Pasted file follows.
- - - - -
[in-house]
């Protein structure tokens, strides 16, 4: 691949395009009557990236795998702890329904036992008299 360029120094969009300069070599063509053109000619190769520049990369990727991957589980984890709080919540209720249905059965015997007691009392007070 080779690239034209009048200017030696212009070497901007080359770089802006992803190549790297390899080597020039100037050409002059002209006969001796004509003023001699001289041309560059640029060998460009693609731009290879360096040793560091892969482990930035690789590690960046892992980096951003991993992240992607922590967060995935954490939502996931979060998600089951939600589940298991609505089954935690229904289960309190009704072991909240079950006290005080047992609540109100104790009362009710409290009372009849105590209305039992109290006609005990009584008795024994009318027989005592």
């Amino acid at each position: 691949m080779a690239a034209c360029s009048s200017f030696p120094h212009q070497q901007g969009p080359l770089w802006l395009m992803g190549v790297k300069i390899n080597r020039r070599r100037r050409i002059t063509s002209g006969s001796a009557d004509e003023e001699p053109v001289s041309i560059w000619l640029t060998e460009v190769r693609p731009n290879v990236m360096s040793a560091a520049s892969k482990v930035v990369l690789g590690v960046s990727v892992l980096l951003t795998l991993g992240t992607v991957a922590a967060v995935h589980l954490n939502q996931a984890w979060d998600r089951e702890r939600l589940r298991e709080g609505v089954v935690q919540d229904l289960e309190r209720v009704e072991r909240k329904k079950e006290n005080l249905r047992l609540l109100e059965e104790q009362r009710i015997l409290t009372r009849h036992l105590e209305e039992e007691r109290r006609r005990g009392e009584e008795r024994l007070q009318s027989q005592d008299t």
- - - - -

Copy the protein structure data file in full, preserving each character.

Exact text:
[in-house]
């Protein structure tokens, strides 16, 4: 691949395009009557990236795998702890329904036992008299 360029120094969009300069070599063509053109000619190769520049990369990727991957589980984890709080919540209720249905059965015997007691009392007070 080779690239034209009048200017030696212009070497901007080359770089802006992803190549790297390899080597020039100037050409002059002209006969001796004509003023001699001289041309560059640029060998460009693609731009290879360096040793560091892969482990930035690789590690960046892992980096951003991993992240992607922590967060995935954490939502996931979060998600089951939600589940298991609505089954935690229904289960309190009704072991909240079950006290005080047992609540109100104790009362009710409290009372009849105590209305039992109290006609005990009584008795024994009318027989005592």
């Amino acid at each position: 691949m080779a690239a034209c360029s009048s200017f030696p120094h212009q070497q901007g969009p080359l770089w802006l395009m992803g190549v790297k300069i390899n080597r020039r070599r100037r050409i002059t063509s002209g006969s001796a009557d004509e003023e001699p053109v001289s041309i560059w000619l640029t060998e460009v190769r693609p731009n290879v990236m360096s040793a560091a520049s892969k482990v930035v990369l690789g590690v960046s990727v892992l980096l951003t795998l991993g992240t992607v991957a922590a967060v995935h589980l954490n939502q996931a984890w979060d998600r089951e702890r939600l589940r298991e709080g609505v089954v935690q919540d229904l289960e309190r209720v009704e072991r909240k329904k079950e006290n005080l249905r047992l609540l109100e059965e104790q009362r009710i015997l409290t009372r009849h036992l105590e209305e039992e007691r109290r006609r005990g009392e009584e008795r024994l007070q009318s027989q005592d008299t």